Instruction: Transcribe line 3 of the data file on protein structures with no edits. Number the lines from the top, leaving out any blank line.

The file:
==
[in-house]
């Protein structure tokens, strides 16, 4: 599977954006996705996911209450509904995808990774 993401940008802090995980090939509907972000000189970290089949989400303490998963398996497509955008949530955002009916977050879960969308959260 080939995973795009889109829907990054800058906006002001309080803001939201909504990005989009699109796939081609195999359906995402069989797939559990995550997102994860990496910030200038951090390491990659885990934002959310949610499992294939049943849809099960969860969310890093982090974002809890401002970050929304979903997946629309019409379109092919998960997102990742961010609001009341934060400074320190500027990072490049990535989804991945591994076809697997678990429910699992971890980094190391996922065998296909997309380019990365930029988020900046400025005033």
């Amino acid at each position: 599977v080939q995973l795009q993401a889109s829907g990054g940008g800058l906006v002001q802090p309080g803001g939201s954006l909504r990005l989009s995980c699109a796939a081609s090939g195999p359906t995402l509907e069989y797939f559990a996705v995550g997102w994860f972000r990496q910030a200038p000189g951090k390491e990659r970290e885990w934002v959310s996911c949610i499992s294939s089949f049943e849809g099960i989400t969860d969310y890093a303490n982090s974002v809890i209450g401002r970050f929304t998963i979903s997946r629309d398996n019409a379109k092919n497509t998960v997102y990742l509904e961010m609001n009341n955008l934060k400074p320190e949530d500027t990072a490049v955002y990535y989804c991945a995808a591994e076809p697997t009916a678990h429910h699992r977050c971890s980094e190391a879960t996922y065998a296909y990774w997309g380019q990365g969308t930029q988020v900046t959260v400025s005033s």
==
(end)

């Amino acid at each position: 599977v080939q995973l795009q993401a889109s829907g990054g940008g800058l906006v002001q802090p309080g803001g939201s954006l909504r990005l989009s995980c699109a796939a081609s090939g195999p359906t995402l509907e069989y797939f559990a996705v995550g997102w994860f972000r990496q910030a200038p000189g951090k390491e990659r970290e885990w934002v959310s996911c949610i499992s294939s089949f049943e849809g099960i989400t969860d969310y890093a303490n982090s974002v809890i209450g401002r970050f929304t998963i979903s997946r629309d398996n019409a379109k092919n497509t998960v997102y990742l509904e961010m609001n009341n955008l934060k400074p320190e949530d500027t990072a490049v955002y990535y989804c991945a995808a591994e076809p697997t009916a678990h429910h699992r977050c971890s980094e190391a879960t996922y065998a296909y990774w997309g380019q990365g969308t930029q988020v900046t959260v400025s005033s």